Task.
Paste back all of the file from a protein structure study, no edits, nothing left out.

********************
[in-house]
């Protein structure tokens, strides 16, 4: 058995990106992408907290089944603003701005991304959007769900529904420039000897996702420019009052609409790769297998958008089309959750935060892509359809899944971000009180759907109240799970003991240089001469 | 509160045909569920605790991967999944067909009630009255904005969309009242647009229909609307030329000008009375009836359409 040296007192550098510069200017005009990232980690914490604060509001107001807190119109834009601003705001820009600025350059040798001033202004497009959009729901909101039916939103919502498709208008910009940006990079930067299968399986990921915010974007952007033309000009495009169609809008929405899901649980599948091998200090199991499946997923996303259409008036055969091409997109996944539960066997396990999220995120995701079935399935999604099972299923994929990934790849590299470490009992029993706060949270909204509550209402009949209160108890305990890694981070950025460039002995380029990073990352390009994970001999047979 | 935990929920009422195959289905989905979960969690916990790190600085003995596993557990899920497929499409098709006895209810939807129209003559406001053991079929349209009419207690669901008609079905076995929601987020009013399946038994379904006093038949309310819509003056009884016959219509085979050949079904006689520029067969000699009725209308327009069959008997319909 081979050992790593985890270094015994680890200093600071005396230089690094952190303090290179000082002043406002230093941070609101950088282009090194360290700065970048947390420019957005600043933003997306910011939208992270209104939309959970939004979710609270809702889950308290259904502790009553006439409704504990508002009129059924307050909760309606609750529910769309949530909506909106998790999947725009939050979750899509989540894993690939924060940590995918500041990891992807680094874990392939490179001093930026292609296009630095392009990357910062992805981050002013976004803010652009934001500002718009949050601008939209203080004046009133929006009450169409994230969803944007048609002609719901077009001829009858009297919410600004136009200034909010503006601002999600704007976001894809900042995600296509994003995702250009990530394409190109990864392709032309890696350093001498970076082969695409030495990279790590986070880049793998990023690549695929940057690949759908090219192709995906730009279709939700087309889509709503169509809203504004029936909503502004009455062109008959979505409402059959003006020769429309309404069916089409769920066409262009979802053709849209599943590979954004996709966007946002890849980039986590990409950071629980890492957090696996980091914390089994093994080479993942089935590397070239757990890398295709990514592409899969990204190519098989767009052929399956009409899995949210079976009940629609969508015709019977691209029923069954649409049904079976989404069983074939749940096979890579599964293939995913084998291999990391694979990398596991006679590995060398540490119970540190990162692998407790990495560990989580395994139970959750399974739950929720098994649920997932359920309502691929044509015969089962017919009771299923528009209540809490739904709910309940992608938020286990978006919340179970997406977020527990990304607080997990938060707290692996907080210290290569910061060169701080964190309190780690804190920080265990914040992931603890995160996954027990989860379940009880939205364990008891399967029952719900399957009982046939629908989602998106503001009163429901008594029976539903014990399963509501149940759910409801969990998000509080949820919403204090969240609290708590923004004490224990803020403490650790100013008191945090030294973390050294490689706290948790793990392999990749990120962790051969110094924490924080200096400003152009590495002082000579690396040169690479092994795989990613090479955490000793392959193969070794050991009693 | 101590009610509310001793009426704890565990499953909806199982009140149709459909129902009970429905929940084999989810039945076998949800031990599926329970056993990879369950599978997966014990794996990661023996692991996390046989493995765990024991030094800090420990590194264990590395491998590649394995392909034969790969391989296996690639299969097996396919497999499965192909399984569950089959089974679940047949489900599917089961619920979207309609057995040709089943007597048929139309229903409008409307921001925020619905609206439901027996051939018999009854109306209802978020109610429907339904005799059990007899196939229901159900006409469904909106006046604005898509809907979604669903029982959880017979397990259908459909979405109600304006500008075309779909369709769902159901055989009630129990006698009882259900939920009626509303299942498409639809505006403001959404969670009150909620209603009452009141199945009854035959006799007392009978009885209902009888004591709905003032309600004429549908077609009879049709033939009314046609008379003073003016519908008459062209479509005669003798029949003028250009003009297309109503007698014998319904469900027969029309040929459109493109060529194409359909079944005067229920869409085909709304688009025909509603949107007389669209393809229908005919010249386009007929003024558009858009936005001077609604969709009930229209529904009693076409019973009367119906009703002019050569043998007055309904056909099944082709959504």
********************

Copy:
[in-house]
């Protein structure tokens, strides 16, 4: 058995990106992408907290089944603003701005991304959007769900529904420039000897996702420019009052609409790769297998958008089309959750935060892509359809899944971000009180759907109240799970003991240089001469 | 509160045909569920605790991967999944067909009630009255904005969309009242647009229909609307030329000008009375009836359409 040296007192550098510069200017005009990232980690914490604060509001107001807190119109834009601003705001820009600025350059040798001033202004497009959009729901909101039916939103919502498709208008910009940006990079930067299968399986990921915010974007952007033309000009495009169609809008929405899901649980599948091998200090199991499946997923996303259409008036055969091409997109996944539960066997396990999220995120995701079935399935999604099972299923994929990934790849590299470490009992029993706060949270909204509550209402009949209160108890305990890694981070950025460039002995380029990073990352390009994970001999047979 | 935990929920009422195959289905989905979960969690916990790190600085003995596993557990899920497929499409098709006895209810939807129209003559406001053991079929349209009419207690669901008609079905076995929601987020009013399946038994379904006093038949309310819509003056009884016959219509085979050949079904006689520029067969000699009725209308327009069959008997319909 081979050992790593985890270094015994680890200093600071005396230089690094952190303090290179000082002043406002230093941070609101950088282009090194360290700065970048947390420019957005600043933003997306910011939208992270209104939309959970939004979710609270809702889950308290259904502790009553006439409704504990508002009129059924307050909760309606609750529910769309949530909506909106998790999947725009939050979750899509989540894993690939924060940590995918500041990891992807680094874990392939490179001093930026292609296009630095392009990357910062992805981050002013976004803010652009934001500002718009949050601008939209203080004046009133929006009450169409994230969803944007048609002609719901077009001829009858009297919410600004136009200034909010503006601002999600704007976001894809900042995600296509994003995702250009990530394409190109990864392709032309890696350093001498970076082969695409030495990279790590986070880049793998990023690549695929940057690949759908090219192709995906730009279709939700087309889509709503169509809203504004029936909503502004009455062109008959979505409402059959003006020769429309309404069916089409769920066409262009979802053709849209599943590979954004996709966007946002890849980039986590990409950071629980890492957090696996980091914390089994093994080479993942089935590397070239757990890398295709990514592409899969990204190519098989767009052929399956009409899995949210079976009940629609969508015709019977691209029923069954649409049904079976989404069983074939749940096979890579599964293939995913084998291999990391694979990398596991006679590995060398540490119970540190990162692998407790990495560990989580395994139970959750399974739950929720098994649920997932359920309502691929044509015969089962017919009771299923528009209540809490739904709910309940992608938020286990978006919340179970997406977020527990990304607080997990938060707290692996907080210290290569910061060169701080964190309190780690804190920080265990914040992931603890995160996954027990989860379940009880939205364990008891399967029952719900399957009982046939629908989602998106503001009163429901008594029976539903014990399963509501149940759910409801969990998000509080949820919403204090969240609290708590923004004490224990803020403490650790100013008191945090030294973390050294490689706290948790793990392999990749990120962790051969110094924490924080200096400003152009590495002082000579690396040169690479092994795989990613090479955490000793392959193969070794050991009693 | 101590009610509310001793009426704890565990499953909806199982009140149709459909129902009970429905929940084999989810039945076998949800031990599926329970056993990879369950599978997966014990794996990661023996692991996390046989493995765990024991030094800090420990590194264990590395491998590649394995392909034969790969391989296996690639299969097996396919497999499965192909399984569950089959089974679940047949489900599917089961619920979207309609057995040709089943007597048929139309229903409008409307921001925020619905609206439901027996051939018999009854109306209802978020109610429907339904005799059990007899196939229901159900006409469904909106006046604005898509809907979604669903029982959880017979397990259908459909979405109600304006500008075309779909369709769902159901055989009630129990006698009882259900939920009626509303299942498409639809505006403001959404969670009150909620209603009452009141199945009854035959006799007392009978009885209902009888004591709905003032309600004429549908077609009879049709033939009314046609008379003073003016519908008459062209479509005669003798029949003028250009003009297309109503007698014998319904469900027969029309040929459109493109060529194409359909079944005067229920869409085909709304688009025909509603949107007389669209393809229908005919010249386009007929003024558009858009936005001077609604969709009930229209529904009693076409019973009367119906009703002019050569043998007055309904056909099944082709959504």